Thursday, March 10, 2011
How to Keep Girls in School
Did you know that right now, somewhere in the world, a little girl who is menstruating is protecting herself with whatever cloth she can find lying around, washing and hiding the cloth (which stays damp due to the climate), and then reusing the unsanitary cloth over and over each time she menstruates?
Many factors in the developing world prevent people from getting an education. Lack of money to pay for school is a well-known problem. In some countries, it is not yet seen as custom for females to be educated, so they are discouraged from going to school. However, in other countries such as Kenya, the only thing holding many girls back from going to school is the lack of a product that females in the developed world take for granted—sanitary pads.
When thinking about the hardships that hold poor people back from getting a good educations, this is one issue that never came to my mind until one day, when I heard about a non-profit organization dedicated to distributing sanitary pads to young girls in Nairobi. Without sanitary pads, many girls cannot go to school due to unreliable and uncomfortable protection, in addition to infection from unsanitary protection. Also, schools may not have private toilet facilities, soap, or water for the girls to use. As a result, many young girls miss school for a week each month and fall behind, while others drop out altogether.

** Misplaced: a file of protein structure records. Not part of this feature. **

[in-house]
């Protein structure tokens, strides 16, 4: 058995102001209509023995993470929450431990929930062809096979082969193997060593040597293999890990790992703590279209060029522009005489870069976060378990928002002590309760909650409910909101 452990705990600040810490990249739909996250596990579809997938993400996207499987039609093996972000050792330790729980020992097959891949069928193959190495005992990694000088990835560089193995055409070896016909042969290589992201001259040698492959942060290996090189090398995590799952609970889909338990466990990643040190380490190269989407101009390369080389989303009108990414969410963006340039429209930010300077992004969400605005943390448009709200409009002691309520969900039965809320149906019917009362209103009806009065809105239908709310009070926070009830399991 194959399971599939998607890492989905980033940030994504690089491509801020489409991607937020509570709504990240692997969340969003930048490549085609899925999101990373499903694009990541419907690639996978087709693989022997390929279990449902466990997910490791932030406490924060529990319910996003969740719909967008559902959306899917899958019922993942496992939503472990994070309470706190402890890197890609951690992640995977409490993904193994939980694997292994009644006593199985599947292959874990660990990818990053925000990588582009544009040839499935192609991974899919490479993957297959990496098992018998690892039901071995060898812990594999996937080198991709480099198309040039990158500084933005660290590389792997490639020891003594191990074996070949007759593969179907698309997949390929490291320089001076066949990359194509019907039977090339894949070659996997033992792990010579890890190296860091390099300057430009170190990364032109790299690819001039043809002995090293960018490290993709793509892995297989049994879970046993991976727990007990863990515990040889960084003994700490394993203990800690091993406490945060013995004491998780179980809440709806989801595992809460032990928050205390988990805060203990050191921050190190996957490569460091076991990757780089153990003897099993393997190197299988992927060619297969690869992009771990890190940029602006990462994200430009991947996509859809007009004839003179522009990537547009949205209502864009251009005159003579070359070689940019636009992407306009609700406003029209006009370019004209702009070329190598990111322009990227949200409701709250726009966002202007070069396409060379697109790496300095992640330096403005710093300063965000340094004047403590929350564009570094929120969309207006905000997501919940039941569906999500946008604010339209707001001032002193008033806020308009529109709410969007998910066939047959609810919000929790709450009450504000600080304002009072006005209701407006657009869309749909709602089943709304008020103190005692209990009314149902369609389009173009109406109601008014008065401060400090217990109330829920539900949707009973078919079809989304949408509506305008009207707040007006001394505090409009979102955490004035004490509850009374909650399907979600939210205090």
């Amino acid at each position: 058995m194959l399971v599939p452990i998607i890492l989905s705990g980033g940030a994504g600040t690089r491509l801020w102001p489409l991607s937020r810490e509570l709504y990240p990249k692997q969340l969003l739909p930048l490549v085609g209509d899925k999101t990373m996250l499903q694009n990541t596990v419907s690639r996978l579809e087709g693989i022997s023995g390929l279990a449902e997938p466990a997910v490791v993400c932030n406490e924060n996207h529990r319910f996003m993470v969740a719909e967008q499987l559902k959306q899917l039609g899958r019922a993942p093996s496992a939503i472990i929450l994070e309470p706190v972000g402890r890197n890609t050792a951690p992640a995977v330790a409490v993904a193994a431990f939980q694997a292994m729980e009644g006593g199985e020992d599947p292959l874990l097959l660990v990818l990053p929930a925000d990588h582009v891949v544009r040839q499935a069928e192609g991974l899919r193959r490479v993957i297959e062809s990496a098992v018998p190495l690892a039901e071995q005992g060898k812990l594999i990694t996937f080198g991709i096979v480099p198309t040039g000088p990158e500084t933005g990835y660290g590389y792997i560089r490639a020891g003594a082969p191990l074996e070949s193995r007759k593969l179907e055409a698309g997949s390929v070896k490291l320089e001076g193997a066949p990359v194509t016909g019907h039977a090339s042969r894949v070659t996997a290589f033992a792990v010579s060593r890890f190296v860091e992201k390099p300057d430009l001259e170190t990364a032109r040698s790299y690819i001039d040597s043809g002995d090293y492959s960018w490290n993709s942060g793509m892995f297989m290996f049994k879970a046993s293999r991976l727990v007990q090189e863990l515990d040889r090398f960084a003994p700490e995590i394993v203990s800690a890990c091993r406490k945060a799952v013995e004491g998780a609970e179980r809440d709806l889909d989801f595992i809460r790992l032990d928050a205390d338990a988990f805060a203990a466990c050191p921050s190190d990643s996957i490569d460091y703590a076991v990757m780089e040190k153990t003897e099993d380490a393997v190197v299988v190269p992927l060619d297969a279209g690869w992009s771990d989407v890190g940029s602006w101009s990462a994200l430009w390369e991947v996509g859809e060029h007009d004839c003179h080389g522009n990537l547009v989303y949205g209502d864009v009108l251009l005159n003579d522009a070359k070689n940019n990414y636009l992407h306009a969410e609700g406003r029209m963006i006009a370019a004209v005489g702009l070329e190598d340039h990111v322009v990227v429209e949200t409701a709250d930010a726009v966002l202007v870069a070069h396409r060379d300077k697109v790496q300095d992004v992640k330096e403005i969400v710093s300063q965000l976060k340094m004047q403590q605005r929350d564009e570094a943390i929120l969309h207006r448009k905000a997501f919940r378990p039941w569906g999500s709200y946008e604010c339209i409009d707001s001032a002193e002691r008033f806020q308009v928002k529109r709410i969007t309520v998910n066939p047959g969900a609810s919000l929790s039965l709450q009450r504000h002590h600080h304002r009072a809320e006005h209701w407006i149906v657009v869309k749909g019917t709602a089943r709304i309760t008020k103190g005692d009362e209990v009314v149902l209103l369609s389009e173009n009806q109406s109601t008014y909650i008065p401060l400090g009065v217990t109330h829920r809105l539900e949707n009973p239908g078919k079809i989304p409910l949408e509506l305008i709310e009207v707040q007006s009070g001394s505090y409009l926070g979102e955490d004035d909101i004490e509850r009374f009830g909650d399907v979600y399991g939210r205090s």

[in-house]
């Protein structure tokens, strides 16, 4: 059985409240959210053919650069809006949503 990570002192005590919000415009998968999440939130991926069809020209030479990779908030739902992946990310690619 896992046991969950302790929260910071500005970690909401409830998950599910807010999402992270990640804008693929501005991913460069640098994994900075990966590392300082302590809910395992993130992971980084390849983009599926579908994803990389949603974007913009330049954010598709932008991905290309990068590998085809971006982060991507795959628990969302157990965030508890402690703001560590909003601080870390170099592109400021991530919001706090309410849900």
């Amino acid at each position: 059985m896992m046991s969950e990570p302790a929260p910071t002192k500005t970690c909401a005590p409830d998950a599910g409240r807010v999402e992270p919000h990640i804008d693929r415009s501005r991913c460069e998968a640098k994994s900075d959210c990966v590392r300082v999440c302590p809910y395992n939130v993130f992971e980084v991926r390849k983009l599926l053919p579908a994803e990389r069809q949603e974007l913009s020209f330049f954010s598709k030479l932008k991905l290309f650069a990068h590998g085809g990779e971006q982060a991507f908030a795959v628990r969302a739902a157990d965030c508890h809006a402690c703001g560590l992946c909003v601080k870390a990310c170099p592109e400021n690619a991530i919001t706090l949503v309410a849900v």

Menstruation is often not talked about, even between mothers and daughters, since it is seen as a taboo topic. Thus, young girls do not get educated about menstruation or hygiene. Simultaneously, I don’t think that we are being educated enough about these little issues holding people back in developing countries. Sanitary protection is something that females in the developed world take for granted, but for the girls I’ve spoken about, sanitary protection can actually determine whether or not they get to grow up with an education. Just something to think about.
GlassFrog blogger, Sherisse